The Man From U.N.C.L.E. Blu-ray Review
Taking place in the early 1960’s THE MAN FROM U.N.C.L.E. joins together two unlikely spies, one CIA the other KGB, with a mission that spans from East Berlin to Italy in pursuit of obtaining a formula for enriched uranium. The odd-couple spy team must figure out a way to get along and combine their respective styles and techniques in order to accomplish their mission.
When seeing the trailers for this film, I was excited. Spies! 1960’s style! A fun mission! Guy Ritchie as the director! Plus talented actors to round it all out! For some reason, I expected this film to be a campy Bond-Bourne-Mission Impossible-esque mash-up. It was none of those things, instead it was a letdown that felt like it should have, and could have been great.
As the film began, I was extremely excited about getting sucked into THE MAN FROM U.N.C.L.E. But as the film progressed, I became bored. Sadly, once the movie ended it was immediately forgettable. What has happened to Guy Ritchie films? LOCK, STOCK AND TWO SMOKING BARRELS and SNATCH were highly entertaining and oozed cool. Fast forward to the second SHERLOCK HOLMES: A GAME OF SHADOWS, a complete snooze-fest that was forgettable and lacked energy… THE MAN FROM U.N.C.L.E. while a different era, location and premise, provides viewers the same lackluster movie going experience as HOLMES. Scenes felt self-important and did not add to the viewing experience. The ‘cool’ factor that I hope to see from Ritchie films is forced in U.N.C.L.E. and doesn’t seem genuine.
Perhaps if the scenes and pacing were tighter the movie would have progressed at a faster, more enjoyable clip? Maybe, if there was better chemistry between the characters, it would have been more entertaining? Or, if they would amp up the campy, it would have been more fun? Too many more guesses on what could have made this film more than a distant memory.
This is one of those films where I feel bad for the actors. They each put in an adequate performance and I cannot pinpoint what they could have done to make the film better. Even Alicia Vikander, who is a great actress and has had an amazing year of movies in 2015, seems out of place in this movie. The scene where she drinks an entire bottle of vodka and dances around could have been more real, or created more laughs, but instead, it made me believe I was watching someone acting drunk. Armie Hammer’s take on the Russian KGB was adequate and Henry Cavill made a decent fast-talking CIA agent. But combining decent, adequate and out of place, along with weird pacing and awkward story telling does not a great film make. The biggest positive I can say about this movie is that the costuming was quite fun and the only thing I remember from this picture.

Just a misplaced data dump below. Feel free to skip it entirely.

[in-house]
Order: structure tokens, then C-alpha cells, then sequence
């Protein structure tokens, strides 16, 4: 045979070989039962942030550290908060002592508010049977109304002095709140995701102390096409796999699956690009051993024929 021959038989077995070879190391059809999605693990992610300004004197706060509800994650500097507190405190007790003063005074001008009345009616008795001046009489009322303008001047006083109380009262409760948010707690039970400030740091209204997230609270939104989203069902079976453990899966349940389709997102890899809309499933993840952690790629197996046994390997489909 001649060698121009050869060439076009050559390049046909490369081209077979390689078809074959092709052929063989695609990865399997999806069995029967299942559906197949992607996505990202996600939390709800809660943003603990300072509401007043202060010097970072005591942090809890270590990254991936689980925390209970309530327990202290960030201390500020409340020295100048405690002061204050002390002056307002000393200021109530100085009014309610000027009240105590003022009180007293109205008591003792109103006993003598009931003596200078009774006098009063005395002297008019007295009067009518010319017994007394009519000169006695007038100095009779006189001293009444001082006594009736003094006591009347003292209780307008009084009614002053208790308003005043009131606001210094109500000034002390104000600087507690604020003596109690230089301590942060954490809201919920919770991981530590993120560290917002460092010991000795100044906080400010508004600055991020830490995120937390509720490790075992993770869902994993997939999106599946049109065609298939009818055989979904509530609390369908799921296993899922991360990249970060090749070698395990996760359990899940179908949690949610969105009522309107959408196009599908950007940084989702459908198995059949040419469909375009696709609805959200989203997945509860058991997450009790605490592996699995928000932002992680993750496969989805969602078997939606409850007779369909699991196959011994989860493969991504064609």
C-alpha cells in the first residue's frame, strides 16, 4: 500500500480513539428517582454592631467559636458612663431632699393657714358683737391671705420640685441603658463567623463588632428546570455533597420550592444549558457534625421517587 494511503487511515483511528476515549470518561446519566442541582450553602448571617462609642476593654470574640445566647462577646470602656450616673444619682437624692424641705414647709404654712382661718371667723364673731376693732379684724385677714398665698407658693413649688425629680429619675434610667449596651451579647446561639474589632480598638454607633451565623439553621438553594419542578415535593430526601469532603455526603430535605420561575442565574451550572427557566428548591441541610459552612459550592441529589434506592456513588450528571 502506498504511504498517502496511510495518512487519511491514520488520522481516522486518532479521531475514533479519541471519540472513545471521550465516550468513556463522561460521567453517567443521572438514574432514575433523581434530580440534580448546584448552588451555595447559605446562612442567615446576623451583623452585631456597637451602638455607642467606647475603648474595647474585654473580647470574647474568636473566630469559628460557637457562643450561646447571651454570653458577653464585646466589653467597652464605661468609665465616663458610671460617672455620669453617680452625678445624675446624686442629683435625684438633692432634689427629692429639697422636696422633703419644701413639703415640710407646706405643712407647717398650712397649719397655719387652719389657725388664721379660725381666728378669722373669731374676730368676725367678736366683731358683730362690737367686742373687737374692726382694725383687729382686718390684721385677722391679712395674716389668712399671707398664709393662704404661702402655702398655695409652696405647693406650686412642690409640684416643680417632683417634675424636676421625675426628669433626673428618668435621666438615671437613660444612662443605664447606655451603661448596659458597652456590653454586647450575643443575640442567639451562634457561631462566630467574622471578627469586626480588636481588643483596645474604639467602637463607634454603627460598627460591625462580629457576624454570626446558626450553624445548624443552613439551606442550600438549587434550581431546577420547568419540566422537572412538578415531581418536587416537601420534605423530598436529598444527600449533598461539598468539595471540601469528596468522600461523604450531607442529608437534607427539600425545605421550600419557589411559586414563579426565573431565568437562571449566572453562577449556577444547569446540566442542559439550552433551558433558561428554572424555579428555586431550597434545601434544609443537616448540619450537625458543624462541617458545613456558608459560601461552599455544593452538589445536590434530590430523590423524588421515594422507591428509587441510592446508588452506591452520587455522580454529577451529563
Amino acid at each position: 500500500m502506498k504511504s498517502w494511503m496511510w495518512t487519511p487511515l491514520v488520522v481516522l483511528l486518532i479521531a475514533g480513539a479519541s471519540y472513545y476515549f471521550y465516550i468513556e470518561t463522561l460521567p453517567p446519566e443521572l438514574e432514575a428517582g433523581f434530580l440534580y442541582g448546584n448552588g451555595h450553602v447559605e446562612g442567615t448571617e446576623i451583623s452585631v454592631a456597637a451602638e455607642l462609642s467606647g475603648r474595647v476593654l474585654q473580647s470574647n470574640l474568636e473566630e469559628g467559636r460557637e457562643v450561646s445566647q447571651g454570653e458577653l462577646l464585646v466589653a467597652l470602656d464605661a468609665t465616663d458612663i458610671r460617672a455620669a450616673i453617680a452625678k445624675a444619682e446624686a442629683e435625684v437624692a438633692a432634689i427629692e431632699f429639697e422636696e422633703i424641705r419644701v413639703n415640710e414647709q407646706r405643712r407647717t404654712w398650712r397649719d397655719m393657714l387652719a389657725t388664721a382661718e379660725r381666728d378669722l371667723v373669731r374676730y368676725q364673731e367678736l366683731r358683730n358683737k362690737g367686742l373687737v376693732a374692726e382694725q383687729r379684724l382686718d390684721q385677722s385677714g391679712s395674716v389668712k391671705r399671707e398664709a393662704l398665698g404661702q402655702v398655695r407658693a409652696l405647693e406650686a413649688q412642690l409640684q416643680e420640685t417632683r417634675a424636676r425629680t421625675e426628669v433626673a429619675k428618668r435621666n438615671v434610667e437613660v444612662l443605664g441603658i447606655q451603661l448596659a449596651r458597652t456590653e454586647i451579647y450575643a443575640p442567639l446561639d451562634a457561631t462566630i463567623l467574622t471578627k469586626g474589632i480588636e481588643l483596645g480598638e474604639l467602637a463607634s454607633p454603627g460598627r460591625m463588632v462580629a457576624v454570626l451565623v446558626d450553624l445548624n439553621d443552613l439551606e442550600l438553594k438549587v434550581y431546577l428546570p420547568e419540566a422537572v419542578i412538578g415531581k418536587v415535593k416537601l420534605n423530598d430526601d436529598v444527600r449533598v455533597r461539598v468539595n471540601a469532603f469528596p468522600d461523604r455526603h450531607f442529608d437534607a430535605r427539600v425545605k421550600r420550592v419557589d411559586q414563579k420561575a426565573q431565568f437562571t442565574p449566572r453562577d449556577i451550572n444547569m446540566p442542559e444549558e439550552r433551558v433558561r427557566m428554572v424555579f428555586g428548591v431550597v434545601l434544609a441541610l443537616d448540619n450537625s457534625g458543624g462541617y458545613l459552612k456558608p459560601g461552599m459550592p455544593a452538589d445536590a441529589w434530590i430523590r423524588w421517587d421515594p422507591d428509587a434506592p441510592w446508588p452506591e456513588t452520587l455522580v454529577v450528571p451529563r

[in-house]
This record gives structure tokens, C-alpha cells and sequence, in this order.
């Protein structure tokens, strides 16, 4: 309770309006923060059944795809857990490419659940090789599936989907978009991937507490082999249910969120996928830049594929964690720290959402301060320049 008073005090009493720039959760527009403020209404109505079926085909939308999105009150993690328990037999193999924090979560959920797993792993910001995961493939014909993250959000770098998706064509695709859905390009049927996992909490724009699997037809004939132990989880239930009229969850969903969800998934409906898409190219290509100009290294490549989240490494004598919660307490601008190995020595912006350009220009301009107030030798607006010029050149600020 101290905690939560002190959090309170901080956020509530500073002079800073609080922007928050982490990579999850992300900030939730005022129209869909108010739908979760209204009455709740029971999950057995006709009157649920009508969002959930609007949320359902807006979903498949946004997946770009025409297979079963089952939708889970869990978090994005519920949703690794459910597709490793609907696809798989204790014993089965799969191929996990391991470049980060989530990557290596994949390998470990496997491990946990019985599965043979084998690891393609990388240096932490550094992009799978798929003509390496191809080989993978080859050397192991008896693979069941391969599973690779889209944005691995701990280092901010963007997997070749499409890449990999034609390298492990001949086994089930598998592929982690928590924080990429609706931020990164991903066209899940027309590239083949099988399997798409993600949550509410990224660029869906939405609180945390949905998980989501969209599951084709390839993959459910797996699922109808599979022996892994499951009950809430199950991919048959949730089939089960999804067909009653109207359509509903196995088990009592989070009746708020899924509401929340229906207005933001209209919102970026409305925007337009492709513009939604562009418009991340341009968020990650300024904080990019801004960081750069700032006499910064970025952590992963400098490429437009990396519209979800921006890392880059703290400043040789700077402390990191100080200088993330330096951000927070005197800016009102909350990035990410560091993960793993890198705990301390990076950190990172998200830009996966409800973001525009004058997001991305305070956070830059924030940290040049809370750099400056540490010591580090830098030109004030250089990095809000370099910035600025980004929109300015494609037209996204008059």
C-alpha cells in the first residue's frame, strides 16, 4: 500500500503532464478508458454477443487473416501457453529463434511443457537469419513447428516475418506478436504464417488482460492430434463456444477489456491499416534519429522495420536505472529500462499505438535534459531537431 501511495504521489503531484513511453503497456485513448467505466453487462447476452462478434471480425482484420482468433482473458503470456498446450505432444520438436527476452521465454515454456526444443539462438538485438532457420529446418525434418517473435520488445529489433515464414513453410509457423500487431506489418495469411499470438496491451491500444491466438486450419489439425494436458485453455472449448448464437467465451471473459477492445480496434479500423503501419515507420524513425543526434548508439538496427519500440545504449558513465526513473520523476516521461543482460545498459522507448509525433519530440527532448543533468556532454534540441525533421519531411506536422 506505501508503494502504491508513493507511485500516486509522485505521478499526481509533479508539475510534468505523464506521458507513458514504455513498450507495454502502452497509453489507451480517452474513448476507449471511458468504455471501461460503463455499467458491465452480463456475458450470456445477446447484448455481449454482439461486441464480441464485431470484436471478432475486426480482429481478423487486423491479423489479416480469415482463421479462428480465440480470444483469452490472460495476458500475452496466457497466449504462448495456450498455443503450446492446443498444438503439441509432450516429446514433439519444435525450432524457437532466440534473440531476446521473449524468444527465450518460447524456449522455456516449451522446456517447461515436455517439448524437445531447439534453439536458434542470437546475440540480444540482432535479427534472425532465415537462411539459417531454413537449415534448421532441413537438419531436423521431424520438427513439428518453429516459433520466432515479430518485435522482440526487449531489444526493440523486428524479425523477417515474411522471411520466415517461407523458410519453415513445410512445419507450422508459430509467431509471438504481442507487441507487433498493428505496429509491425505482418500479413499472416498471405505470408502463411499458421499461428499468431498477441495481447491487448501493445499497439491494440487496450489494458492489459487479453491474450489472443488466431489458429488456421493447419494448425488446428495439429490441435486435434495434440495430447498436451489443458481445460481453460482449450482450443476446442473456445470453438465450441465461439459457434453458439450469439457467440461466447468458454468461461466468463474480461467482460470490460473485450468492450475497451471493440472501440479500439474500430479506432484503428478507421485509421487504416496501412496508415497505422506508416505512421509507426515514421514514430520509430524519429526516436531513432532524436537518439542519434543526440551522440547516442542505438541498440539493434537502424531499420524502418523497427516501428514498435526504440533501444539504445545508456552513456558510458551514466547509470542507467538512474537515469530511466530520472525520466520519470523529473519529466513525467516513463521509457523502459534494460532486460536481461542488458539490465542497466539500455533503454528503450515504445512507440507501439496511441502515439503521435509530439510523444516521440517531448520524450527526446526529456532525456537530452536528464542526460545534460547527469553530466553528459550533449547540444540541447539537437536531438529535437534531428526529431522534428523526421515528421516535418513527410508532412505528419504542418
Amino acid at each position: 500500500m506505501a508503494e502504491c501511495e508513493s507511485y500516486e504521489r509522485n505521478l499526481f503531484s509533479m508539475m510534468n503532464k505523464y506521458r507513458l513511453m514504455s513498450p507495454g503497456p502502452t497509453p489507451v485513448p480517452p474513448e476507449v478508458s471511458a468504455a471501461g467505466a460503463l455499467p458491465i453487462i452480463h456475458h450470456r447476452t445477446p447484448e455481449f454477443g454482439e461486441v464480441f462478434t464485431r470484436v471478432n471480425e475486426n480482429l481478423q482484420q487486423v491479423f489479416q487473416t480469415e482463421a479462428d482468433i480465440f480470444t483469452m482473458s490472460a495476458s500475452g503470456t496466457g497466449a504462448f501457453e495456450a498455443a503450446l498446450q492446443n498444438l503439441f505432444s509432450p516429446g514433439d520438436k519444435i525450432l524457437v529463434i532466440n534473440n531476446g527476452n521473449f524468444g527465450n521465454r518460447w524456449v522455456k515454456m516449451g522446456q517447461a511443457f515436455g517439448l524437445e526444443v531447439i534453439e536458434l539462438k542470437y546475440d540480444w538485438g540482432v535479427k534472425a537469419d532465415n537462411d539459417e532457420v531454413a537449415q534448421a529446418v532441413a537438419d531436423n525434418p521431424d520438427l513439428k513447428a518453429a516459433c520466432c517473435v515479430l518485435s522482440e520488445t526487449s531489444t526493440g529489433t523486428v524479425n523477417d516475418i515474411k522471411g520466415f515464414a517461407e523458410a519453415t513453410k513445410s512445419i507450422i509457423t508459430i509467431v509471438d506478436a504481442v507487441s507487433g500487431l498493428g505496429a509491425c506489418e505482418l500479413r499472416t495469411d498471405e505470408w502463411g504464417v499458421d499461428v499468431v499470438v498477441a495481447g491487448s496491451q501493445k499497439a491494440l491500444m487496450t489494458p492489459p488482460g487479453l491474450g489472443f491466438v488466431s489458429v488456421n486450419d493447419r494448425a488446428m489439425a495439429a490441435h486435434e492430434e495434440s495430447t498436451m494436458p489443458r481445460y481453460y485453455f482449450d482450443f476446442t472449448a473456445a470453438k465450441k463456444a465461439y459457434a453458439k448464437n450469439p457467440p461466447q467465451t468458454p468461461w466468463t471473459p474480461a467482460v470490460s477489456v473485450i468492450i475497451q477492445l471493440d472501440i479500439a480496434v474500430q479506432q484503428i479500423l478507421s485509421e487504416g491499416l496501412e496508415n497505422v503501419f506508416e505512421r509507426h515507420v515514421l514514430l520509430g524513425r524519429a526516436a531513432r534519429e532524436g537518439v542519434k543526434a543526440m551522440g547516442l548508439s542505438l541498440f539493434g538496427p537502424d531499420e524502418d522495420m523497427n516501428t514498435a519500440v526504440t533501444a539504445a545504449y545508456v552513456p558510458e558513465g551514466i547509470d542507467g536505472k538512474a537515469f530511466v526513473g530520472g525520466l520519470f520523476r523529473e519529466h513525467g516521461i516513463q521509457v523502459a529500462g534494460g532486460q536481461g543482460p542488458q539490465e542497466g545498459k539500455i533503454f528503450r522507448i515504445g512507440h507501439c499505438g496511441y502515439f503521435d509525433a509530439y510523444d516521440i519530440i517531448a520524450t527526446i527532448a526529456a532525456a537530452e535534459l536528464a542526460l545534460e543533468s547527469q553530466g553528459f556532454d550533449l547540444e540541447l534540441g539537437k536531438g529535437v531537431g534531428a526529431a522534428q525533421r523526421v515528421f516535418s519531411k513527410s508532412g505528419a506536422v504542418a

Video: 2.40:1 – Sharp & clear. Just as one expects from Blu-rays.
Audio: Dolby TrueHD 7.1 – Good sound for all the boring content.
Spy Vision: Recreating 60’s Cool (8:34): This feature highlights the joys of creating a set and finding costumes fit for the 1960’s.
A Higher Class of Hero (7:13): A recap of the action sequences in the film and how they attempted to make them different from other action moments we’ve seen in movies before.
Métisse Motorcycles: Proper—and Very British (4:49): One of the more interesting features, if you are a motorcycle enthusiast and like old motorcycles, this is right up your alley.
The Guys from U.N.C.L.E (4:57): A look at Henry Cavill and Armie Hammer.
A Man of Extraordinary Talents (3:16): Everyone gushes over Guy Ritchie.